Much is made at this time of year about positional uncertainty. Spring Training presents prospects with the chance to accelerate their path to the big leagues, and veterans to solidify their roles. With games just barely underway in the Cactus and Grapefruit Leagues, for some the long winter's personnel shuffling
Much is made at this time of year about positional uncertainty. Spring Training presents prospects with the chance to accelerate their path to the big leagues, and veterans to solidify their roles. With games just barely underway in the Cactus and Grapefruit Leagues, for some the long winter's personnel shuffling has left an unclear picture of who will contribute where.
Here is a glance at some noteworthy performances from Saturday by those competing for position or roster spots this spring.
Keon Broxton, Brewers, OF
Following its acquisition of Christian Yelich and Lorenzo Cain, Milwaukee finds itself with a retooled outfield and limited space for incumbent center fielder Broxton.
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Broxton made an early impression Saturday against the Angels by homering off two-way phenom Shohei Ohtani in the much-anticipated -- and otherwise impressive -- debut by the Japanese superstar. Broxton unleashed the line drive over the left-field wall to lead off the second inning.
To account for their outfield surplus, the Brewers are experimenting with Ryan Braun at first base this spring. Right fielder Domingo Santana's 30 home runs last season will almost assuredly keep him in his current post, should the club not trade him for much-needed depth in their starting rotation. Because Broxton has one Minor League option left, the Brewers could have him start the season in Triple-A, barring injury attrition within the outfield.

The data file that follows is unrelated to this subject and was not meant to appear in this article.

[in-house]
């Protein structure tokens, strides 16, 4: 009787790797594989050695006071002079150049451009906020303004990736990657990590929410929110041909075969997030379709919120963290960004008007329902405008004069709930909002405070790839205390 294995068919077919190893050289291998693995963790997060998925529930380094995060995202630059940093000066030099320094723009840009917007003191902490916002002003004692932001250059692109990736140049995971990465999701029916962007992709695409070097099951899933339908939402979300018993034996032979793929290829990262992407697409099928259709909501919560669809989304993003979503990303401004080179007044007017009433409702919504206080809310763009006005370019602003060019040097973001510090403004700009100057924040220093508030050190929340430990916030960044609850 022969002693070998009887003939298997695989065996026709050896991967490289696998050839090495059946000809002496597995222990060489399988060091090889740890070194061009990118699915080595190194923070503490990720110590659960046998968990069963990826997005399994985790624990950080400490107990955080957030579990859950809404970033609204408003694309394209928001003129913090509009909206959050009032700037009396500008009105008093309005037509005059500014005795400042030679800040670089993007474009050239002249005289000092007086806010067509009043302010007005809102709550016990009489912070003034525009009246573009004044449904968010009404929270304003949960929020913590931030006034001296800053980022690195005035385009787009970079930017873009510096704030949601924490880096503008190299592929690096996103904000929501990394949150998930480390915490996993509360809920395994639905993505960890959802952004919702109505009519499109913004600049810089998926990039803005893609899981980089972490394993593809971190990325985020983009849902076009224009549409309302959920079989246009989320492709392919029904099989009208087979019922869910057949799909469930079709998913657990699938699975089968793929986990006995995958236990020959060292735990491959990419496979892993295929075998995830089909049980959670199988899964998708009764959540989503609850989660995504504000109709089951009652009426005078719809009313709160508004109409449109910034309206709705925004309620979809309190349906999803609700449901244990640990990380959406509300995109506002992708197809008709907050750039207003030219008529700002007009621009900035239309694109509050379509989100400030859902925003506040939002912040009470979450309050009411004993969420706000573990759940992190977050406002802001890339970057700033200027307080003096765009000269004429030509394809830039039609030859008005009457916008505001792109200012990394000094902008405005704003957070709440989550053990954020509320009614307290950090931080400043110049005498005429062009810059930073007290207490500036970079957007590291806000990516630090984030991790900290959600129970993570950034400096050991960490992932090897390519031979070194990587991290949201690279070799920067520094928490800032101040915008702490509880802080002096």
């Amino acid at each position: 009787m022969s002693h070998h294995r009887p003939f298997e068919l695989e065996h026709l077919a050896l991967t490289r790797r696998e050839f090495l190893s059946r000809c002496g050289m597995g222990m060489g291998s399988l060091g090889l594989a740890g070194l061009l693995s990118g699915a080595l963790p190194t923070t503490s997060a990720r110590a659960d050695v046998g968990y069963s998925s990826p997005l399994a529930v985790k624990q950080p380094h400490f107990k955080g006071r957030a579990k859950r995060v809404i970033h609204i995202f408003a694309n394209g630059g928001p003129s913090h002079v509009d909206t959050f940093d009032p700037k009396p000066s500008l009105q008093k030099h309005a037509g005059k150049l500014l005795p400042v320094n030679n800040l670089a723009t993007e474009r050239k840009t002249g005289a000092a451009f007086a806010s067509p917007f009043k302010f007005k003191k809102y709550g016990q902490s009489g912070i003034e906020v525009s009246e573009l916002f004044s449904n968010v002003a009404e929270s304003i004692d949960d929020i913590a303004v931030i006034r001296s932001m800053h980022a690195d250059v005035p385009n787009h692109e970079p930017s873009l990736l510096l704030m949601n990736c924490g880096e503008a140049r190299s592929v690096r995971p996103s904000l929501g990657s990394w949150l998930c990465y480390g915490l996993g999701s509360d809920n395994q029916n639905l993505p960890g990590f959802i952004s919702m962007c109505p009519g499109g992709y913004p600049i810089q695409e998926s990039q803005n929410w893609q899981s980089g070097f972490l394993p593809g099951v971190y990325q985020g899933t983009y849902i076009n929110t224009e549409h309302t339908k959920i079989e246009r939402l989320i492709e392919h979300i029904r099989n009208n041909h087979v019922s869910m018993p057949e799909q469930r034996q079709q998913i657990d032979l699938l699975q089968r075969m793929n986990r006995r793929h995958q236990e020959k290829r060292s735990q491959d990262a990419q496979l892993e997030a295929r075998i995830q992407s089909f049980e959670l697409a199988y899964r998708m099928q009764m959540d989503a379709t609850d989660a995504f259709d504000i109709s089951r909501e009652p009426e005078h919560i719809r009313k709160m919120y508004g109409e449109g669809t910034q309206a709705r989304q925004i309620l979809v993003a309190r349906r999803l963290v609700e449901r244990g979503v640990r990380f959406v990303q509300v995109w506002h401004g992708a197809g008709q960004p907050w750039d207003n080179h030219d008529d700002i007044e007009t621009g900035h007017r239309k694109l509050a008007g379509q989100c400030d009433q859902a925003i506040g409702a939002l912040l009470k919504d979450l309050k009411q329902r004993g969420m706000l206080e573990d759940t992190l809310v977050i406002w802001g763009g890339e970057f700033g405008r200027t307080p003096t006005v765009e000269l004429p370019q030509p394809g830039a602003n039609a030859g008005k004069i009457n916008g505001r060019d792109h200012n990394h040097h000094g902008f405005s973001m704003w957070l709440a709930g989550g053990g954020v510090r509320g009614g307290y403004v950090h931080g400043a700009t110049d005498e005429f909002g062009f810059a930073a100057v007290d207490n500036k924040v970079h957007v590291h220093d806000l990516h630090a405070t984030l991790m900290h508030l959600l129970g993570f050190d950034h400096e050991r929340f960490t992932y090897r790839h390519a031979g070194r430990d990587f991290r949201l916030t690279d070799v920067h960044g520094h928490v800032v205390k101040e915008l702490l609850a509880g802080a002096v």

Dominic Smith, Mets, 1B
Following a lapse that stirred new Mets manager Mickey Callaway, first-base prospect Smith was benched from a game he was slated to start Friday for showing up late to the club's complex in Port St. Lucie, Fla. Smith took accountability for his tardiness. A day later, Smith went 1-for-1 and was hit by a pitch in the Mets' 10-5 loss to the Cardinals. He also made an athletic stretch to scoop a low throw and nab Jose Martinez on an infield groundout.
Smith, 22, is already facing an uphill climb to become the Mets' everyday first baseman. After the club traded Lucas Duda last July, Smith made a 49-game debut, in what was essentially an audition for the 2018 job, but struggled to a .198/.262/.395 slash line that, in part, prompted the Mets to trade for veteran Adrian Gonzalez. The Mets' No. 7 prospect, Peter Alonso, who started in place of Smith on Friday, is also vying for at-bats this spring.
The ambitious Smith has an outside chance at making the club's 25-man roster.
Sean Newcomb, Braves, SP
While Newcomb clearly has an upper hand among five Braves starters vying for the club's final two rotation spots, management has made it clear it wants the young southpaw to avoid complacency.
Newcomb allowed an unearned run during his one inning against the top of the loaded Astros lineup. Brian McCann grounded into a forceout that scored Marwin Gonzalez, who had reached third on a fielding error. Newcomb needed two batters to settle in, after surrendering a first-pitch, leadoff double to Gonzalez and walking Jose Altuve on four pitches. He then punched out Carlos Correa and Yuli Gurriel looking on three straight pitches each.
Newcomb, 24, showed flashes of promise as a rookie in 2017, beginning his career with a 1.48 ERA over his first four starts last June. A rough outing on July 4 -- against the Astros -- ignited a two-month stretch in which the Braves lost nine of his following 11 starts. He finished the season 4-9 with a 4.32 ERA.